Virtual MOVEment to #ReturnToPlay

A Summer Games Recap by Madison Mangum

As athletes, parents, spectators, and volunteers arrived at Towson University for the 2021 SOMD Summer Games, many waited anxiously for Opening Ceremonies to begin so athletes could start competing for the first time in over a year. As part of our health and safety protocols, everyone in attendance at Summer Games wore a mask throughout the event to assure a safe environment for competitors, but even so, you could feel smiles under everyone’s mask as the athletes were able to do what they love. 


Our athletes were supposed to kick off the SOMD Summer Games at Kiwanis Park in Ellicott City on Friday, June 11th, 2021, but due to inclement weather, the Softball competition was canceled. As much as we wish that we could have kicked off the games with Softball, our athletes had an incredible and historic season! Nancy Schmidt, a SOMD Softball Coach from Harford County, is looking forward to catching up with the athletes and giving everyone high fives! Nancy has been participating since 2005, but when asked a favorite memory she’s had of experiencing inclusion, Nancy said, “The Unified® experience is a truly great one when you get to really play together. To bring folks together and play sports is uplifting.”  As we #ReturnToPlay Unified® Sports is an incredible opportunity to emphasize the importance of spreading inclusion. When asked if the pandemic has made Nancy realize anything about SOMD, she replied, “The pandemic has reminded me that we NEED Special Olympics for this population. The athletes have been missing one another and that need for a social connection whether it be with other athletes or partners and coaches.” The athletes were able to get a taste of competition without restrictions at the Softball qualifier, where they showed off their softball skills they learned over the course of this season! We are excited for our softball athletes to return without restrictions next year and to get back to other sports they participate in this summer!


The playing clocks on the Bocce courts started shortly after the lighting of the Flame of Hope at 9:30 AM on Saturday, June 12th. Athletes were energized and ready to compete, every roll of the ball would result in the noise of celebration whether for their own roll, their competitors, or their Unified® Bocce Partner! Athletes from Baltimore City, Frederick, Carroll, Montgomery, and St. Mary’s competed against one another for the first time in over a year! Greta Harrison and Nicholas Chomiak have been a Unified® Bocce team for the last 3 years, and friends since meeting 10 years ago at an Interscholastic Unified® program. Greta has been a constant participant in SOMD events, and Nicholas is what keeps her coming back! When asked about her favorite memory at a SOMD event, she said, “All of my best memories are with Nicholas, I can’t think of a specific time but hanging out with you guys and the other athletes, it’s pretty cool.”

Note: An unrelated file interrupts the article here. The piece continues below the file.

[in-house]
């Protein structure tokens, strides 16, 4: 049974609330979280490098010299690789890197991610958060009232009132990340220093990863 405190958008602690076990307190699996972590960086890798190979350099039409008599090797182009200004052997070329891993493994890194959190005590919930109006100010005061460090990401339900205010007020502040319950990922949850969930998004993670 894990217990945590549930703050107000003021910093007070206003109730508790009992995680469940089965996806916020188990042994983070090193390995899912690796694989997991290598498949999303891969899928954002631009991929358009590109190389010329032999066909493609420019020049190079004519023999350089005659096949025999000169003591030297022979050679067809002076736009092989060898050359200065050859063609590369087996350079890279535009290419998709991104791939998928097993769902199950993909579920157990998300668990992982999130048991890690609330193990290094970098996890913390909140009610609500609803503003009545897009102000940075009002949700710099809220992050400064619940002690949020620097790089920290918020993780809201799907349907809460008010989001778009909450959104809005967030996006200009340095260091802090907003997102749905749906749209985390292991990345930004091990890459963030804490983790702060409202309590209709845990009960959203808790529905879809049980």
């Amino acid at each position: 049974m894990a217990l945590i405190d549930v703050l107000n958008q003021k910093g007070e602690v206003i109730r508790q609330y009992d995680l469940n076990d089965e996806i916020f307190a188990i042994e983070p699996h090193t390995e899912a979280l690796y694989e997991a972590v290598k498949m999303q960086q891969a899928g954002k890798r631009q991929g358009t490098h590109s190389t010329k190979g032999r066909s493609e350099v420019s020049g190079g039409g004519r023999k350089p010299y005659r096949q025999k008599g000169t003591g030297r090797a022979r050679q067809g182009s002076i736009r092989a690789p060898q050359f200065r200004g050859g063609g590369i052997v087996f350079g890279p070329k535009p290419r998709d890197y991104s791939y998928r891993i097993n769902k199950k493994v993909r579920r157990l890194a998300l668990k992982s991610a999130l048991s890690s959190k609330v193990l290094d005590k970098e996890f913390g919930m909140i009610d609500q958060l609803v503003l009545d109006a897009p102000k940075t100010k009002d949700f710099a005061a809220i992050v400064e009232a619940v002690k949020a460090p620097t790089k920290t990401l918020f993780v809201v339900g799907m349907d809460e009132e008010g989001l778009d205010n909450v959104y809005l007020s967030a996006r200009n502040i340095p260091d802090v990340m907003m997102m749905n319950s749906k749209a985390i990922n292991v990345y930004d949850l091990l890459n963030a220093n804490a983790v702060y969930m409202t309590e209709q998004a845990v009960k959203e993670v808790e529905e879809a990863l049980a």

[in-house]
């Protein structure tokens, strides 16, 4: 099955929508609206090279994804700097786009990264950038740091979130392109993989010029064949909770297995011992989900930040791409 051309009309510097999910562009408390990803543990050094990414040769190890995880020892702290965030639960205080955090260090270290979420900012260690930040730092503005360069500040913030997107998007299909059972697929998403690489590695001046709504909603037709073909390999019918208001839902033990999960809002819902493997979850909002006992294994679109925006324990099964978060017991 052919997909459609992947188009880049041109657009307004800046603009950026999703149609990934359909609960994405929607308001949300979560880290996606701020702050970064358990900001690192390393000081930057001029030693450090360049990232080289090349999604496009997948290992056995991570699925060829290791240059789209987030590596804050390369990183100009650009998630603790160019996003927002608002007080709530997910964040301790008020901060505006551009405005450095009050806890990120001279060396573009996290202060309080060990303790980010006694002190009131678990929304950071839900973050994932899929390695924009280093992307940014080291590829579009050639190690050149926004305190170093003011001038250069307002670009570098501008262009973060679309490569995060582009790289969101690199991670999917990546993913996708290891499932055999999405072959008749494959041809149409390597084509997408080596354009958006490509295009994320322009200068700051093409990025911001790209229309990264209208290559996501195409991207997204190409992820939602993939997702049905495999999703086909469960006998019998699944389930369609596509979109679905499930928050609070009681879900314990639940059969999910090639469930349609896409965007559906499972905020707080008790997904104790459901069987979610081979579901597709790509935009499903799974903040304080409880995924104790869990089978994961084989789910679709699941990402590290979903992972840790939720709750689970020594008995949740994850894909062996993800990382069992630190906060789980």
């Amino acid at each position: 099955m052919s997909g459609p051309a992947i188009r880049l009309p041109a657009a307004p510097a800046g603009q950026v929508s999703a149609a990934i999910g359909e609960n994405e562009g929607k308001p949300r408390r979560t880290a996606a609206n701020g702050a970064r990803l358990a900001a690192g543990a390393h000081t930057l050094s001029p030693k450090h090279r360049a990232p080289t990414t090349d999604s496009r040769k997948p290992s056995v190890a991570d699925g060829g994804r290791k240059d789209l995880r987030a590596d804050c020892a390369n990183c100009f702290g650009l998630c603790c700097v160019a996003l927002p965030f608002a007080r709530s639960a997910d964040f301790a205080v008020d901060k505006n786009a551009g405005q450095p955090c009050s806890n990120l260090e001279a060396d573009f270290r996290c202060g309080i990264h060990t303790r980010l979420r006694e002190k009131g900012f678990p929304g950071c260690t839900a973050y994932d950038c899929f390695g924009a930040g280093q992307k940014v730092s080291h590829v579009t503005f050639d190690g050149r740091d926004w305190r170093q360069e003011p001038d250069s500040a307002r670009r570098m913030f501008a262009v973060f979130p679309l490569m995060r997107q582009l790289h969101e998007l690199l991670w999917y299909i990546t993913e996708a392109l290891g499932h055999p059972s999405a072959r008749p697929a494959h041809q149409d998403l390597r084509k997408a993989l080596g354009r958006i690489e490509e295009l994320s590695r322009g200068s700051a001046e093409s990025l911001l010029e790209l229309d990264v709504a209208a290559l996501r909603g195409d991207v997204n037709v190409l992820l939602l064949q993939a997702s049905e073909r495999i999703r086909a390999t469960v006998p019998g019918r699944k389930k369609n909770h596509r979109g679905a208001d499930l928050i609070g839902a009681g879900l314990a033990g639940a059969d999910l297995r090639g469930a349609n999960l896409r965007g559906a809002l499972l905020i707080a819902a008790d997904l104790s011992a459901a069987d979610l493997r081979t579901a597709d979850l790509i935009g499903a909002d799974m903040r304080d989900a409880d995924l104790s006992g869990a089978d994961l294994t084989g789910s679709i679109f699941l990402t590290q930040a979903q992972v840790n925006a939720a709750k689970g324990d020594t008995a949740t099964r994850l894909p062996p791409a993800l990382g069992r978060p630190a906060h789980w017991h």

After the first session of Bocce was completed, the Cheerleading opening ceremonies began, and cheerleaders made it down to the waiting area to await being called to the field. Athletes from Calvert, Howard, and Montgomery counties were ready to show off their routines, and all of the hard work they’ve put forward during the pandemic. Alexea Wentz, a Cheerleader from Calvert County has been competing for the last 7 years with SOMD. Alexea was so proud of all of her team’s hard work to get to the Summer Games! Her favorite part of being on the team? The hard work that they put in together! Alexea was most excited to perform with her Unified® Cheerleading Team, which includes individuals with and without disabilities. She feels the environment has only encouraged inclusion like she’s never felt before, when asked to describe the inclusion she felt, Alexea said, “Since I started till now, everyone that has come in has included me and made me feel special and not judged for who I am and that just makes me so happy!” 


After the conclusion of the Cheerleading portion of Summer Games, Law Enforcement Torch Run Executive Council member and SOMD Summer Games volunteer, First Class Sergeant Timothy Hughes had just finished handing out medals at the awards ceremony. Tim had just handed various cheerleaders gold, bronze, and silver medals for all of their hard work, and although Sgt. Hughes is excited to be handing these medals out, he wishes he could be placing them around the athlete’s necks. He spoke about looking the most forward to next year’s Summer Games because, “a normal Summer Games, where we can actually present the medals to the athletes, as opposed to them taking it off the tray.” Timothy has been participating with SOMD because of the kindness he experienced from an athlete while on bike duty at the Law Enforcement Torch Run 19 years ago.


Although the athletes were very excited for the Summer Games, the parents were arguably more excited than they were! After a year inside, athletes’ parents have seen their child lose their support system, access to daily exercise, and social time with friends. Parents like Diane Richardson shared that her daughter struggled to adjust to life inside, but that is what made the athletes #ReturningToPlay that much more special. Towson University hosts many Special Olympics Maryland events throughout the year, and student-athletes will volunteer for clinics or volunteer at events like the Summer Games to stay involved with the athletes. Diane Richardson is also known for being Head Coach of the Towson’s Women Basketball Team, and members from her team were volunteering on Sunday for the Track and Field portion of the games. When talking to Diane about Inclusion at the Games, she spoke about the importance of Inclusion, “because it makes everyone feel good, whether you’re a Special Olympics athlete or not, everyone wants to feel like they belong.” She added, “the environment at SOMD, they make sure that happens, that we all feel included and belong.”